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Presentation on theme: "30 TH OCTOBER 2013 SOUTHWARK CATHEDRAL PRAXIS SOUTH."— Presentation transcript:


2 THE EMPIRE CONTEXT Empire contingents sent to serve overseas: From Canada:418,035 From Australian and Tasmania: 330,000 From New Zealand:100,471 From South Africa:74,196 From Newfoundland:10,610 From West Indies:16,000 From the Indian Army and other 'coloured troops': 1,524,187

3 THE EMPIRE CONTEXT By the end of WW1 some 1.3 million Indians had fought for Britain, eventually manning around a third of the British line.


5 MUSLIM COMMUNITY 30-40% of Indian Sepoys were Muslims. More than 47,000 died and 65,000 were wounded Muslim soldiers who died were buried in the Muslim Burial Ground at Woking’s Shah Jahan Mosque, constructed in 1889 as Britain’s first purpose-built mosque.


7 THE EMPIRE AND THE UMMAH Remembrance Day should not only remind us of the last days of the Khilafah but also the beginning of the tyrannical rulers and dictators that have subjugated and oppressed the Ummah for the past 87 years. We see this subjugation and oppression continue today not only with the invasion of Iraq and the occupation of Palestine but also in the slavishness of our rulers who are more interested in serving the western colonial powers than the Ummah. This day should be a catalyst to increase our activities in resuming the Islamic way of life by re-establishing the Khilafah Rashidah in the Muslim lands according to the method of the Prophet (saw).

8 THE CHATTRI MEMORIAL The Chattri is a monument located in the South Downs near Patcham dedicated to the Indian Soldiers who died in the First World War The monument is on the Downs above Patcham marks the site of the cremation place for Hindu and Sikh soldiers who died of their wounds at the Royal Pavilion Hospital during World War One.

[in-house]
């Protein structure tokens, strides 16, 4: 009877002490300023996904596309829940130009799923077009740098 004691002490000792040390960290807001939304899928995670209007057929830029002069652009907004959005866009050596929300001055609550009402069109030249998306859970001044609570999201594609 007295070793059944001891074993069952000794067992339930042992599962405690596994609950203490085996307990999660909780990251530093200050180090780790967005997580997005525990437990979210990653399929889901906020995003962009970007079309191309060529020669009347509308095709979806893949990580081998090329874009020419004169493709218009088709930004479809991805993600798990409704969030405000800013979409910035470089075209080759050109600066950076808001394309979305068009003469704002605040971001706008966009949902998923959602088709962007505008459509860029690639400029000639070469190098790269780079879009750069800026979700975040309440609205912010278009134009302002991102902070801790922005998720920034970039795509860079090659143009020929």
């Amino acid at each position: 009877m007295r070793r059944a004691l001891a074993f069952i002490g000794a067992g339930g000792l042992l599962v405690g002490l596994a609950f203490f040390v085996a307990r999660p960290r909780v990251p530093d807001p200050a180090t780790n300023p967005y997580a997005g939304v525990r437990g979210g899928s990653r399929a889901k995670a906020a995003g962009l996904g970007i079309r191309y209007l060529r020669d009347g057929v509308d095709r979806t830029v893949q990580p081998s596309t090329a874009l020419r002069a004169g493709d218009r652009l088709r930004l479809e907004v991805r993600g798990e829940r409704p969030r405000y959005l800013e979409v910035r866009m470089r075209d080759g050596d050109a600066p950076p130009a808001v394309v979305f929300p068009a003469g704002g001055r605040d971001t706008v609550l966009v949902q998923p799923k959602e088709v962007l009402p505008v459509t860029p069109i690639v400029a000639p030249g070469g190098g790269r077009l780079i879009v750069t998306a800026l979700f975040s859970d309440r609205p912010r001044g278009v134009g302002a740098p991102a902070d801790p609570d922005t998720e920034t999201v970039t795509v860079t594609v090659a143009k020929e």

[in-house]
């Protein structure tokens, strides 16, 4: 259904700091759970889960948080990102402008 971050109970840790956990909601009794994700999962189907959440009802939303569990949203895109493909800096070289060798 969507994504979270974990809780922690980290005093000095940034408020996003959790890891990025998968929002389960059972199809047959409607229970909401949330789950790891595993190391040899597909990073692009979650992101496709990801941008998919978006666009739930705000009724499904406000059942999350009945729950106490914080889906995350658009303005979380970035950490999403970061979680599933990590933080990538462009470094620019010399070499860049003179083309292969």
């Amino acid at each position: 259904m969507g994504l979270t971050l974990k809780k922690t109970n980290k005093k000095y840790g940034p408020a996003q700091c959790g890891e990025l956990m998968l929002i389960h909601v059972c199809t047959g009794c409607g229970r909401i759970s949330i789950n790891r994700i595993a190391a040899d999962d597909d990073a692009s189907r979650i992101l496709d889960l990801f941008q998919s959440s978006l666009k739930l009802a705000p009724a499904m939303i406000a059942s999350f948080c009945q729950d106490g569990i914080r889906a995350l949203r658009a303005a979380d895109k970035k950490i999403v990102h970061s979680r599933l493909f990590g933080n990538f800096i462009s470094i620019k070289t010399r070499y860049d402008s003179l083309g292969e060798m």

10 At the beginning of the war, Sikh military personnel numbered around 35,000 men of the 161,000 troops of the Indian Army, around 22% of the armed forces, yet the Sikhs only made up less than 2% of the total Indian population. By the end of the war 100,000 Sikh volunteers joined the British Armed forces. The average Indian battalion had around 764 men when they landed in France, but by November 1914, the 47th Sikhs had only 385 men left. In Gallipoli, the 14th Sikhs lost 371 officers and men in mere minutes, and thousands of other Sikhs died in various other encounters such as Neuve Chappelle and the Somme.


12 When war broke out in 1914 India was in a state of growing political unrest. The Indian National Congress had gone from being a group that simply discussed issues to a body that was pushing for more self- government. But when war was declared on August 4th, India rallied to the cause. Those with influence within India believed that the cause of Indian independence would best be served by helping out Britain in whatever capacity India could – including the Indian National Congress. Nepal offered help and in total sent 100,000 Gurkhas and the Dalai Lama in Tibet offered 1000 of his troops to the cause. Indian troops were on the Western front by the winter of 1914 and fought at the first Battle of Ypres. By the end of 1915, they had sustained many casualties. Along with the casualties from sickness, the decision was taken to withdraw the Indian Corps from front line duty at the end of 1915.